Scrupulous DIYers could harvest the cells from these laptop batteries, sometimes even finding them for free at computer repair shops and retailers that are often required by law to take back old Li-ion batteries. This had a fascinating effect on the battery recycling economy. In a matter of months, old laptop batteries went from being annoying e-waste that most retailers and collection centers had trouble dealing with to a commodity that was being sold off by the pound.
Unlike most DIY electric bicycle batteries that are spot welded together like professionally produced battery packs, DIY powerwall builders needed a way to economically join thousands of cells quickly, cheaply and in a way that would allow them to remove cells that went bad over time. Thus, the DIY powerwall community adopted the sometimes controversial method of soldering battery cells together into their massive battery packs. This soldering process had the benefit of allowing builders to add in cell-level fuses like Tesla includes in their packs, but the jury remains out on exactly how large of an effect the heat of a soldering iron can have on the longevity of Li-ion battery cells.
As battery pack building started becoming more accessible, I began committing to paper all of the knowledge and experience in DIY lithium-ion battery pack building I had collected over the years. This effort to create a single source of high quality educational content on DIY batteries eventually turned into the Amazon bestselling book DIY Lithium Batteries.
Between writing the book and running a YouTube channel that teaches people the art of battery building, I’ve interacted with countless makers and hobbyists that wanted to join the DIY lithium battery craze. One of the most common desires I saw was for a modular battery pack building system. Instead of using welding and soldering to create permanent battery packs, DIYers wanted to be able to swap out lithium batteries the same way you swap out AA’s in your TV remote. Nothing like this existed on a scale and power level appropriate for powering large energy storage installations or electric vehicles. So I got to work with a team of bright, enthusiastic young engineers and designers and we created a solution.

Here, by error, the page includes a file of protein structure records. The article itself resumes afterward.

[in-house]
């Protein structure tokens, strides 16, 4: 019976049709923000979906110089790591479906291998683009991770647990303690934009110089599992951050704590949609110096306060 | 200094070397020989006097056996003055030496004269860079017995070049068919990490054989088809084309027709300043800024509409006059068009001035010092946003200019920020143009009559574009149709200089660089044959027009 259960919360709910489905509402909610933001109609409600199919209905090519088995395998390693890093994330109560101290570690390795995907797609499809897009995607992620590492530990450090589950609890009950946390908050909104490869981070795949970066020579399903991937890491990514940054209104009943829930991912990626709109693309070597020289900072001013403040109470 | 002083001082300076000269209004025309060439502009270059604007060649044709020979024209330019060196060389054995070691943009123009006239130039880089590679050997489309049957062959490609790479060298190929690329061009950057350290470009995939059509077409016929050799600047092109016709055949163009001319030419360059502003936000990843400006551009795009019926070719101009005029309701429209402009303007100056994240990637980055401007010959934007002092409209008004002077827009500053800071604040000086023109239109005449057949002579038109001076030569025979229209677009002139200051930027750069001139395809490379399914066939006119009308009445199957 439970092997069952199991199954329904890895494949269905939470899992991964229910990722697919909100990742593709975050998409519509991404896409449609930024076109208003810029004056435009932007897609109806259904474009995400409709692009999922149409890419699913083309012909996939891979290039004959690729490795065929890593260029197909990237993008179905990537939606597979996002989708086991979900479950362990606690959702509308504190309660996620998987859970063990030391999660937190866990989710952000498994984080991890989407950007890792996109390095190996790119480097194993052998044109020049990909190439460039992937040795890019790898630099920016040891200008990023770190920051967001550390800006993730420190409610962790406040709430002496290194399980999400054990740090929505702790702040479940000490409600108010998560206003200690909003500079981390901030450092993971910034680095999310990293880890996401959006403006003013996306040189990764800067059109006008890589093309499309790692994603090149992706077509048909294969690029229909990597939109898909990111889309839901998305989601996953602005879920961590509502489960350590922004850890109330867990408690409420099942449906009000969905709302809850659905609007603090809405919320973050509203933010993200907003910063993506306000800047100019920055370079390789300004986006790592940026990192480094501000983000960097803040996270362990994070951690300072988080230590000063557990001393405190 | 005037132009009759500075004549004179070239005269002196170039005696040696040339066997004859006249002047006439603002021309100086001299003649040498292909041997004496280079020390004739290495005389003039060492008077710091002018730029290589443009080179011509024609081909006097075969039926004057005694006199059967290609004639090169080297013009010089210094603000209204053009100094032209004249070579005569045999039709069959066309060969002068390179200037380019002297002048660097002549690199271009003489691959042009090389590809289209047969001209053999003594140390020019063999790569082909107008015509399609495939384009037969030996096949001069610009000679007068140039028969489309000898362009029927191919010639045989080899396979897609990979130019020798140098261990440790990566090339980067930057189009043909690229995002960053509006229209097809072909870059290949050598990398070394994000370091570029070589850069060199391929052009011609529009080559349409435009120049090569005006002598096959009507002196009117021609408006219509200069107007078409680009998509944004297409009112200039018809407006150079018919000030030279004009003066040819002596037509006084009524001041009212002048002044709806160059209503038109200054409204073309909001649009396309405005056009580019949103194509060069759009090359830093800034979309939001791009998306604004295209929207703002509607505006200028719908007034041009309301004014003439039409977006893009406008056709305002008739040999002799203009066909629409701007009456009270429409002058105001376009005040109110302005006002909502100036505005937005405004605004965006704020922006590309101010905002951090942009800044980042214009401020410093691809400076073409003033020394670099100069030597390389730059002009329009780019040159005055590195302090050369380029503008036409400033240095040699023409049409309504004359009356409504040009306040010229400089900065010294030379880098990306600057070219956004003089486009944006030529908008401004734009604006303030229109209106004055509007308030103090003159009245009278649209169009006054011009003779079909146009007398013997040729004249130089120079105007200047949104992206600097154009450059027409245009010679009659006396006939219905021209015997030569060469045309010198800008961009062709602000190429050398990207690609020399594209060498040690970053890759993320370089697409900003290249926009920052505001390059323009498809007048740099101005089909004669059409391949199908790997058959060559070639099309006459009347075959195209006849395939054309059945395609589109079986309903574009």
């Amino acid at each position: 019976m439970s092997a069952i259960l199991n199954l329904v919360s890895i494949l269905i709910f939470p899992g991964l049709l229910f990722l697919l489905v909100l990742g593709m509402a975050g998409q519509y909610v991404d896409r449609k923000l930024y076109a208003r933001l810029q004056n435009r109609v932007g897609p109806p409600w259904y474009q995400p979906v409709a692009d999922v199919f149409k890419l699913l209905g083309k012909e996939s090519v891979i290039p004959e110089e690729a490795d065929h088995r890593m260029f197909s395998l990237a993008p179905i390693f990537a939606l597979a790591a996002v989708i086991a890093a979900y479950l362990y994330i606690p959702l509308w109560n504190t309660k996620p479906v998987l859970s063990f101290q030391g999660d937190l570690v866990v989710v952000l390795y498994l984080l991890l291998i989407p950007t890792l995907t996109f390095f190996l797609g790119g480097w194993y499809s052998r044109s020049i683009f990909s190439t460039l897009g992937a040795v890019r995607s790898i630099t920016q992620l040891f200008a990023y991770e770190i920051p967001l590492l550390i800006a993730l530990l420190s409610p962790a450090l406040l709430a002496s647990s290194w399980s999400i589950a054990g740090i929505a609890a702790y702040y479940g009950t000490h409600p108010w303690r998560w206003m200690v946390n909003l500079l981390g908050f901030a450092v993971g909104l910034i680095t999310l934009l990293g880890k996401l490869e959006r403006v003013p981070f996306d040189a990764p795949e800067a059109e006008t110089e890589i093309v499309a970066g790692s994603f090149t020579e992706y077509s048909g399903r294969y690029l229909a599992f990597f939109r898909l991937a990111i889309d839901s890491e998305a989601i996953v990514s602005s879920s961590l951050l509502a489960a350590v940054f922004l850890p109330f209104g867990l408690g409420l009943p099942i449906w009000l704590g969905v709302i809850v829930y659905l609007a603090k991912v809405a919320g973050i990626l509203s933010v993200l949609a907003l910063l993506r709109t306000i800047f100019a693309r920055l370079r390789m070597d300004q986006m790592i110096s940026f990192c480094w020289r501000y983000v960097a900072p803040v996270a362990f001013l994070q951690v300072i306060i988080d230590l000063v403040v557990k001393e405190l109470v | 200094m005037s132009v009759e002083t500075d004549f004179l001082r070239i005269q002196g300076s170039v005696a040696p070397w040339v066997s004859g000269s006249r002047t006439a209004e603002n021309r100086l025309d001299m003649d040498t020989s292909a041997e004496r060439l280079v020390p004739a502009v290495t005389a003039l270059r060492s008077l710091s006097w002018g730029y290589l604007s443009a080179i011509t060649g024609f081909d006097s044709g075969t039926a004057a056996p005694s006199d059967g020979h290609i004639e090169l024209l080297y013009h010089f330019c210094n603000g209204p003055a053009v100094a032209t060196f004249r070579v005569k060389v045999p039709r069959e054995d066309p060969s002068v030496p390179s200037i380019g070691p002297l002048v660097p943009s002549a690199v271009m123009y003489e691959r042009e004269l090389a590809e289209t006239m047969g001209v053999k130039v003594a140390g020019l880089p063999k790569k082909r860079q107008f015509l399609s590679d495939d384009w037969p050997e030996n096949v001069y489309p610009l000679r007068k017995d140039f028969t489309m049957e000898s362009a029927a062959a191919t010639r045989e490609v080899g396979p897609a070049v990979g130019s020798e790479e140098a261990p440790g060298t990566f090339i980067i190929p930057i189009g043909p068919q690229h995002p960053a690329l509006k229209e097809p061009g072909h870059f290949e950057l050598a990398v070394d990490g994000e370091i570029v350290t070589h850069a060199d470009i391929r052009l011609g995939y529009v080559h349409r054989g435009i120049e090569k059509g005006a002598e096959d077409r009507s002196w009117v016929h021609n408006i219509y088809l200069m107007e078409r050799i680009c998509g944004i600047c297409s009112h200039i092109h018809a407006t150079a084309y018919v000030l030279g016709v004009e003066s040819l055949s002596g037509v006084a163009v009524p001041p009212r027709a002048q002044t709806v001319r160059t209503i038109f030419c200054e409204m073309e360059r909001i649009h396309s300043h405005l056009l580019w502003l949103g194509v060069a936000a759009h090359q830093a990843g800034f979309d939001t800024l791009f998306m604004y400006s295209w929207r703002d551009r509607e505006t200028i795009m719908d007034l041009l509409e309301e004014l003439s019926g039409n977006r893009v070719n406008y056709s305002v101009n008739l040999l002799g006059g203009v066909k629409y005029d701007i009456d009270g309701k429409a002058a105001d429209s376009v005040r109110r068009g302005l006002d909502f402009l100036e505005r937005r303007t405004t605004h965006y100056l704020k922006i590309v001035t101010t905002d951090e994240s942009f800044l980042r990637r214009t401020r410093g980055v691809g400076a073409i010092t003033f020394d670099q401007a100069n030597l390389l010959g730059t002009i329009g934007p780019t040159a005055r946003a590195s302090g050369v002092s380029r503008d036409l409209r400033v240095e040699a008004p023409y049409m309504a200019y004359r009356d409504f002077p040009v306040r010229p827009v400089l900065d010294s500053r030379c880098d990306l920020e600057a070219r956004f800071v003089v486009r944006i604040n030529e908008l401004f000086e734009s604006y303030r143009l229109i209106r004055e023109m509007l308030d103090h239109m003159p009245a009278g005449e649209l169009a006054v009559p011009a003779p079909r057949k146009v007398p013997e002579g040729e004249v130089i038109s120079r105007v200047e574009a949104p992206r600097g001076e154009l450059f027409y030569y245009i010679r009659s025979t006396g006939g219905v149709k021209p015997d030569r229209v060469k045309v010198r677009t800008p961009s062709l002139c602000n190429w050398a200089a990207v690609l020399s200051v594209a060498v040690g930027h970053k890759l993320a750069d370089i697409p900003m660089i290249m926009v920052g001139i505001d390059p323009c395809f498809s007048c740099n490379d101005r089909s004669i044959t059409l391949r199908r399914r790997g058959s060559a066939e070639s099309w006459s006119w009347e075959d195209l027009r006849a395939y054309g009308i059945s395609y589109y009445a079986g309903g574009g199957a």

Last summer we debuted the first version of our idea, called the Vruzend battery building kit. It incorporated press-fit battery caps that fit on the end of common lithium-ion battery cells, using spring-loaded terminals and threaded terminal posts. The caps lock together, allowing the battery builder to create the exact size, shape, voltage and capacity of battery needed for any project.
Our latest version just announced today on Kickstarter is designed for higher power applications, such as high power electric skateboards, ebikes, racing karts and e-motorcycles or high power energy storage banks.
I believe the future of DIY lithium battery building is incredibly bright for hobbyists and makers in the green energy field. Whether you’re building a solar-powered toy or an electric race car, a growing DIY battery building industry is waiting at your fingertips.
[Editor’s note: A few commenters have noted concern that this is an ad or sponsored post. The circumstances are that we’ve known Micah for awhile and were excited about the product that launched this week. Rather than write about it, we thought it would best to hear directly from the horse’s mouth. We didn’t receive any money or benefits from this post. . -Seth Weintraub]